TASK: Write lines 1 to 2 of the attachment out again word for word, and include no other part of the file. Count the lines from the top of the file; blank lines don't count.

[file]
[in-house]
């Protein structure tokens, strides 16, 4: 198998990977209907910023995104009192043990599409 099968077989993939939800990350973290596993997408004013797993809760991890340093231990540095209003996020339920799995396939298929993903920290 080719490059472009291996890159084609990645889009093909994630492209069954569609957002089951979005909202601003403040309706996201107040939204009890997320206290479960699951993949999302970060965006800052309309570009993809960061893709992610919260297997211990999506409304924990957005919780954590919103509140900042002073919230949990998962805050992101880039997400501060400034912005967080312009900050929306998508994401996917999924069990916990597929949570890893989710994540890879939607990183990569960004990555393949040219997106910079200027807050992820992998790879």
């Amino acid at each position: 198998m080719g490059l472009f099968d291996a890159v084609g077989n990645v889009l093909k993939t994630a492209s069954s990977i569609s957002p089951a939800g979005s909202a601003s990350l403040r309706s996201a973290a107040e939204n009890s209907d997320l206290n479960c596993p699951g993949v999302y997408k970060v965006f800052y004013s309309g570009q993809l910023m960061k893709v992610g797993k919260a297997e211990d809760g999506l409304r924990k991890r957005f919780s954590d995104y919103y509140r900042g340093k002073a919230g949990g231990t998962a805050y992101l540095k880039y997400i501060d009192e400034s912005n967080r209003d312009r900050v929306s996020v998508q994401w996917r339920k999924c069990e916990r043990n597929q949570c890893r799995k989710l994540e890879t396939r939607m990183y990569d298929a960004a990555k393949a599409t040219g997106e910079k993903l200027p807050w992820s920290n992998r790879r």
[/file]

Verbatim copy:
[in-house]
């Protein structure tokens, strides 16, 4: 198998990977209907910023995104009192043990599409 099968077989993939939800990350973290596993997408004013797993809760991890340093231990540095209003996020339920799995396939298929993903920290 080719490059472009291996890159084609990645889009093909994630492209069954569609957002089951979005909202601003403040309706996201107040939204009890997320206290479960699951993949999302970060965006800052309309570009993809960061893709992610919260297997211990999506409304924990957005919780954590919103509140900042002073919230949990998962805050992101880039997400501060400034912005967080312009900050929306998508994401996917999924069990916990597929949570890893989710994540890879939607990183990569960004990555393949040219997106910079200027807050992820992998790879």